ISSN 2398-2969      

Heart: second degree atrioventricular block

icanis

Synonym(s): Partial AV block


Introduction

  • Cause: slowed conduction throughout the atrioventricular node:
    • Can be due to excessive vagal tone, metabolic disorders, cardiomyopathies or idiopathic.
    • Can be found in clinically normal dogs - may be benign in some cases.
  • Signs: may be incidental finding; if advanced, there can be weakness or syncope.
  • Diagnosis: signs, missed beats may be heard at auscultation, electrocardiography.
  • Treatment: may respond temporarily to atropine if vagally mediated; may not require therapy; permanent, advanced and symptomatic block should be treated with a cardiac pacemaker.
  • Prognosis: very variable, from good to sudden death through asystole.

Pathogenesis

Etiology

  • Congenital: reported in pugs Pug → bundle of His stenosis.
  • Iatrogenic: cardiac glycosides (digitalis Digoxin ); alpha-2 adrenoceptor stimulant sedatives (xylazine Xylazine ).
  • Class IA anti-arrhythmic agents, eg quinidine Quinidine , procainamide Procainamide ; calcium antagonists Diltiazem , eg verapamil Verapamil.
  • Functional: Mobitz Type I may occur with increased vagal tone, especially in brachycephalic dogs, in association with sinus arrhythmia. Occasionally with CNS diseases, eg head trauma Brain: trauma , brain tumor Brain: neoplasia , encephalitis Encephalitis.
  • Myocardial disease: Mobitz Type II may occur with myocardial diseases such as myocarditis Heart: myocarditis , infarction or with infiltrative disorders such as neoplasia or fibrosis.
  • Degenerative disease: degeneration of the AV node and/or bundles of His may occur with age.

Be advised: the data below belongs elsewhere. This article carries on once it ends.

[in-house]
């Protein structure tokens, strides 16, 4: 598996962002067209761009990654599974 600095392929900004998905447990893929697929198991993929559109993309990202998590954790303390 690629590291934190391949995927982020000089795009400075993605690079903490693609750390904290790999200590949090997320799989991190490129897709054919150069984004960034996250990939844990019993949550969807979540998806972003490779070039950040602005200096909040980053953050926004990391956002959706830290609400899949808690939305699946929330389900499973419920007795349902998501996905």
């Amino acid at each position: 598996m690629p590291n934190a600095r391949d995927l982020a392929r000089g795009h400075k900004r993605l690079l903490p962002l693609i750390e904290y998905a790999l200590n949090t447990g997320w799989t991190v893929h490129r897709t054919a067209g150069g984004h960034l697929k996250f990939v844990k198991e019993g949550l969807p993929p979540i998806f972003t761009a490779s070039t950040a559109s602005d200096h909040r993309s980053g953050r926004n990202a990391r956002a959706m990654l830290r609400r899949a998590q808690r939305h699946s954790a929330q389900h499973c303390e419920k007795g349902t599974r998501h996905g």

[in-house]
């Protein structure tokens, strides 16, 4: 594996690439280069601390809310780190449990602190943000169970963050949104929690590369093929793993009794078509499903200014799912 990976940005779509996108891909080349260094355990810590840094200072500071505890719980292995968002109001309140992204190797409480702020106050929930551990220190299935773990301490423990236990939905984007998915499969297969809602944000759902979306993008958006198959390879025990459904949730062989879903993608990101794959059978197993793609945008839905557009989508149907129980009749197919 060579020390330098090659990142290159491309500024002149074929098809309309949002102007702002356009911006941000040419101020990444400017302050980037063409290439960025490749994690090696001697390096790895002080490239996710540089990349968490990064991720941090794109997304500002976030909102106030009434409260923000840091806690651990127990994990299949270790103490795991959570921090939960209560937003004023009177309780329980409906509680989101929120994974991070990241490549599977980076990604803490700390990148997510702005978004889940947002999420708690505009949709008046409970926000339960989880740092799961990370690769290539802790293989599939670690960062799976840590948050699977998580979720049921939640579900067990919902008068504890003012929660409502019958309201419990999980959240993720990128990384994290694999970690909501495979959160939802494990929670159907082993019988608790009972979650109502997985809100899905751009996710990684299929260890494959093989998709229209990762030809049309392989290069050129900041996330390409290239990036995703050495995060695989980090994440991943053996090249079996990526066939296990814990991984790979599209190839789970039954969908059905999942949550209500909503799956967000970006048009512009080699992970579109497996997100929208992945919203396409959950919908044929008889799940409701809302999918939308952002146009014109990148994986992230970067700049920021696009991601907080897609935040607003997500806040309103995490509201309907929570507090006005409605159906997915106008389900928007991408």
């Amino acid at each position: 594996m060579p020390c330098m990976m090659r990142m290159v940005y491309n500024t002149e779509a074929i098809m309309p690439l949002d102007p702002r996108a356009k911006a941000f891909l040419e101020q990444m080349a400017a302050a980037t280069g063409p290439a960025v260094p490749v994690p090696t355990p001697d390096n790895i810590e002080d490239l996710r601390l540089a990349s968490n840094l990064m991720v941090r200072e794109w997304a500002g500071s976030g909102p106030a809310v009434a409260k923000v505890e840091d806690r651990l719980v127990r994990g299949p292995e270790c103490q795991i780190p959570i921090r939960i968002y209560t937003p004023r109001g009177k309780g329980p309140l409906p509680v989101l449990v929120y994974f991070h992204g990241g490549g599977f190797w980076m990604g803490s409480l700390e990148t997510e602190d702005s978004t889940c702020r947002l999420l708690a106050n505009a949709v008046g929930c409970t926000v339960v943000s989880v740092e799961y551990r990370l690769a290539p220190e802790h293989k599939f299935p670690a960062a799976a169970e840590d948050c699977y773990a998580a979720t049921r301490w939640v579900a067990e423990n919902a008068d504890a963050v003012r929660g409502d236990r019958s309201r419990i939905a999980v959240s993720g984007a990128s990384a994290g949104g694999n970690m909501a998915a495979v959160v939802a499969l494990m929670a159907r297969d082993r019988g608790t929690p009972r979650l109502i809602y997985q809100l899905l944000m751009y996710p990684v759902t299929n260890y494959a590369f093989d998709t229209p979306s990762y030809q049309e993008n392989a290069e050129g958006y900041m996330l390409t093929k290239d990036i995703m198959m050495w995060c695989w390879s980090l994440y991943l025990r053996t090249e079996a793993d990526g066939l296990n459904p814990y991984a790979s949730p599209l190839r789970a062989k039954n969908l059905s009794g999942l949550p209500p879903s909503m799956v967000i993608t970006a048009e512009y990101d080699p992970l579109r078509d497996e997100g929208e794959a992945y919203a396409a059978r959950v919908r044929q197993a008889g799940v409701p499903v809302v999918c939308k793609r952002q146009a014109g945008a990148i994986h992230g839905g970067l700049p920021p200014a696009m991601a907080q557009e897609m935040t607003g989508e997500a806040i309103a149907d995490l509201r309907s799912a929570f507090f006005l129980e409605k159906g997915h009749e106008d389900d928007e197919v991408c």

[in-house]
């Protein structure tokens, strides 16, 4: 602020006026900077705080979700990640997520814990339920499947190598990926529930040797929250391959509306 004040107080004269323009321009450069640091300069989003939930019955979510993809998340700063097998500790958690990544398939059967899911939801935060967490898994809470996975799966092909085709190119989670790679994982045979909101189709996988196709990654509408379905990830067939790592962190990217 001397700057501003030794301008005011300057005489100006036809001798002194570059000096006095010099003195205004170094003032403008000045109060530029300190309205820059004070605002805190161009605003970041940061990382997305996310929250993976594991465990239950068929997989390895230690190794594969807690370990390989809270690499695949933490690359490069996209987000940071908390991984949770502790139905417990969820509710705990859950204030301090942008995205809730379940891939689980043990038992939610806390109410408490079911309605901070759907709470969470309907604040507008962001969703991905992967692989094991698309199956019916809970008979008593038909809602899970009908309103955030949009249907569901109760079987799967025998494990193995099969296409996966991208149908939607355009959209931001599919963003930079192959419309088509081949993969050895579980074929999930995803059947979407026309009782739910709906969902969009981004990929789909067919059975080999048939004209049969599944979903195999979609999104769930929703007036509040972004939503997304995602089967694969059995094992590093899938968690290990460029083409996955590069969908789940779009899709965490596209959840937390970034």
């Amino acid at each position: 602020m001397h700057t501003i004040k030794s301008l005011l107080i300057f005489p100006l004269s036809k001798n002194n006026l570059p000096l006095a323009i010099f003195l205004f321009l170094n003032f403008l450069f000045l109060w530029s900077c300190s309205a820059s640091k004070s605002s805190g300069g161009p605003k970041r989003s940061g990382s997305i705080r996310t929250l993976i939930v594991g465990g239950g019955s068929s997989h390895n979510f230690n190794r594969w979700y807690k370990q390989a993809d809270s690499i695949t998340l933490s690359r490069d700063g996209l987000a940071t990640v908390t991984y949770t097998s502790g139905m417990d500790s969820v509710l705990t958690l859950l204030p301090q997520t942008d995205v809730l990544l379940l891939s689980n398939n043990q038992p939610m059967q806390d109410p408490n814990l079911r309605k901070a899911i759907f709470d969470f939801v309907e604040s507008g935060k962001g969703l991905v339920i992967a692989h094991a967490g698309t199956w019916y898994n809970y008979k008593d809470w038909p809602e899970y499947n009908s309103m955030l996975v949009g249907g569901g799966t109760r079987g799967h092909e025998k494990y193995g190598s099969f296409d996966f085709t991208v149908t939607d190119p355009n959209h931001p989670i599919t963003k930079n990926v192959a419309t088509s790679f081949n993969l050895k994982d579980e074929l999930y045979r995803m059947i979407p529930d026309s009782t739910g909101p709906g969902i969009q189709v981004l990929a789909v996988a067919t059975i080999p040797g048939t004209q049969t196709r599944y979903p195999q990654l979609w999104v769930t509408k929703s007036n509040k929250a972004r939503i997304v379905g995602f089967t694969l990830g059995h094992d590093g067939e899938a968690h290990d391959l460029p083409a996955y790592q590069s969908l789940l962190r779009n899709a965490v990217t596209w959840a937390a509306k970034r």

• Metabolic disease: occasionally associated with hyperkalemia.

Predisposing factors

General
  • Brachycephalic breeds can show Mobitz Type I block as a variant of sinus arrhythmia.

Specific

  • Respiratory diseases, eg airway obstruction, and CNS disease, eg brain tumor, can cause AV block, particularly Mobitz Type I.

Pathophysiology

  • Mobitz Type I: (Wenckebach: variable P-Q interval) is usually associated with a high vagal tone, which delays conduction through the AV node. This can be caused iatrogenically or be functional.
  • Often reasonably benign if only occasional beat missed, and it may disappear at elevated heart rates.
  • Mobitz Type II: (fixed P-Q interval) more often associated with more severe disease of the conduction pathways, disturbing the transmission of the impulse from atria to ventricles. Can be due to infiltrative or degenerative myocardial diseases.
  • May progress to more advanced AV blocks such as third degree (complete) AV block. Multiple missed beats may be found and ventricular escape complexes may be recorded.

Timecourse

  • Mobitz Type I disease may never progress to a more serious arrhythmia.
  • Mobitz Type II disease may or may not be symptomatic, but may lead to collapse or sudden death, notably through the development of third degree (complete) AV block Heart: 3rd degree atrioventricular block.

Diagnosis

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Treatment

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Outcomes

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Further Reading

Publications

Refereed papers

Other sources of information

  • Lunney J & Ettinger S J (1995)Cardiac arrhythmias.In:Textbook of Veterinary Internal Medicine4th ed. Eds S J Ettinger & E C Feldman. Philadelphia: W B Saunders & Co.
  • Smith F W K, Tilley L P & Miller M S (1994)Electrocardiography.In:Saunders Manual of Small Animal PracticeEds S J Birchard & R G Scherding. Philadelphia: W B Saunders & Co.
  • Tilley L P (1992)Essentials of Canine and Feline Electrocardiography.3rd edn. Philadelphia: Lea and Febiger.
  • Sisson D D (1989)Bradyarrhythmias and cardiac pacing.In:Current Veterinary Therapy X.Ed R W Kirk. Philadelphia: W B Saunders & Co.

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